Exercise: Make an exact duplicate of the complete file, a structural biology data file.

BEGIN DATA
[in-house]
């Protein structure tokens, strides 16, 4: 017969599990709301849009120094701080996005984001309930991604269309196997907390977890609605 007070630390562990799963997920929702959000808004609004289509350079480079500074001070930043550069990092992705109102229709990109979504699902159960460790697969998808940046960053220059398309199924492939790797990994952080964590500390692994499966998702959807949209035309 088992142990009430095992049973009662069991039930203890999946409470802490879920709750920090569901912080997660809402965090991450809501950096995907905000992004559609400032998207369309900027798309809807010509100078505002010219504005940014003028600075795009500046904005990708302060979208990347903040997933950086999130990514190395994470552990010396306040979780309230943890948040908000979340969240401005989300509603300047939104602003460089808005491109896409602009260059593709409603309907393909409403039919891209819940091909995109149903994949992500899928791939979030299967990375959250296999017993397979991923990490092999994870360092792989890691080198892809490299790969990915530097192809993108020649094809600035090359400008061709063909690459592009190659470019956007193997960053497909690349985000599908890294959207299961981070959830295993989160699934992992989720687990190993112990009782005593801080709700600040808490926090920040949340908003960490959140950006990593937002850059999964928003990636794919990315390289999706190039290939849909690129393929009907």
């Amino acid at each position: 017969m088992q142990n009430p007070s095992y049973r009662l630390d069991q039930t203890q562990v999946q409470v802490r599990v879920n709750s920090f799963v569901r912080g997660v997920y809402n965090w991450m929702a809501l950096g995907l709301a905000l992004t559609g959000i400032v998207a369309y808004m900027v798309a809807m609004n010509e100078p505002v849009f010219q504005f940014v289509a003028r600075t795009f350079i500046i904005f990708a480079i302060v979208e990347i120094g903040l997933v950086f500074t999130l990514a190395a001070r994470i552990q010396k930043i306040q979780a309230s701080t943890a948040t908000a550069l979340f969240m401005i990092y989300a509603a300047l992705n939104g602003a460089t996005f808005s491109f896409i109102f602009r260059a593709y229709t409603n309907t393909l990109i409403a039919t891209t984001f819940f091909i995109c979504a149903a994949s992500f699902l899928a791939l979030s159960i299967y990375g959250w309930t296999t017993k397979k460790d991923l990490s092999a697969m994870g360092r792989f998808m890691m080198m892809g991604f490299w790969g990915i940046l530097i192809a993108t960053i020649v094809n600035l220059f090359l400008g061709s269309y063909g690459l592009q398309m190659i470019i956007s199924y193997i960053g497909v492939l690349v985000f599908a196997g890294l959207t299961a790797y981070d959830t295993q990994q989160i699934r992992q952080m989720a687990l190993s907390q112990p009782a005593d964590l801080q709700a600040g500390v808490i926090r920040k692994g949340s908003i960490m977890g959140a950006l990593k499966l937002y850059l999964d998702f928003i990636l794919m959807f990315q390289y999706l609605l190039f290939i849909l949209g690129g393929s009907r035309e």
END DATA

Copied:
[in-house]
């Protein structure tokens, strides 16, 4: 017969599990709301849009120094701080996005984001309930991604269309196997907390977890609605 007070630390562990799963997920929702959000808004609004289509350079480079500074001070930043550069990092992705109102229709990109979504699902159960460790697969998808940046960053220059398309199924492939790797990994952080964590500390692994499966998702959807949209035309 088992142990009430095992049973009662069991039930203890999946409470802490879920709750920090569901912080997660809402965090991450809501950096995907905000992004559609400032998207369309900027798309809807010509100078505002010219504005940014003028600075795009500046904005990708302060979208990347903040997933950086999130990514190395994470552990010396306040979780309230943890948040908000979340969240401005989300509603300047939104602003460089808005491109896409602009260059593709409603309907393909409403039919891209819940091909995109149903994949992500899928791939979030299967990375959250296999017993397979991923990490092999994870360092792989890691080198892809490299790969990915530097192809993108020649094809600035090359400008061709063909690459592009190659470019956007193997960053497909690349985000599908890294959207299961981070959830295993989160699934992992989720687990190993112990009782005593801080709700600040808490926090920040949340908003960490959140950006990593937002850059999964928003990636794919990315390289999706190039290939849909690129393929009907």
């Amino acid at each position: 017969m088992q142990n009430p007070s095992y049973r009662l630390d069991q039930t203890q562990v999946q409470v802490r599990v879920n709750s920090f799963v569901r912080g997660v997920y809402n965090w991450m929702a809501l950096g995907l709301a905000l992004t559609g959000i400032v998207a369309y808004m900027v798309a809807m609004n010509e100078p505002v849009f010219q504005f940014v289509a003028r600075t795009f350079i500046i904005f990708a480079i302060v979208e990347i120094g903040l997933v950086f500074t999130l990514a190395a001070r994470i552990q010396k930043i306040q979780a309230s701080t943890a948040t908000a550069l979340f969240m401005i990092y989300a509603a300047l992705n939104g602003a460089t996005f808005s491109f896409i109102f602009r260059a593709y229709t409603n309907t393909l990109i409403a039919t891209t984001f819940f091909i995109c979504a149903a994949s992500f699902l899928a791939l979030s159960i299967y990375g959250w309930t296999t017993k397979k460790d991923l990490s092999a697969m994870g360092r792989f998808m890691m080198m892809g991604f490299w790969g990915i940046l530097i192809a993108t960053i020649v094809n600035l220059f090359l400008g061709s269309y063909g690459l592009q398309m190659i470019i956007s199924y193997i960053g497909v492939l690349v985000f599908a196997g890294l959207t299961a790797y981070d959830t295993q990994q989160i699934r992992q952080m989720a687990l190993s907390q112990p009782a005593d964590l801080q709700a600040g500390v808490i926090r920040k692994g949340s908003i960490m977890g959140a950006l990593k499966l937002y850059l999964d998702f928003i990636l794919m959807f990315q390289y999706l609605l190039f290939i849909l949209g690129g393929s009907r035309e």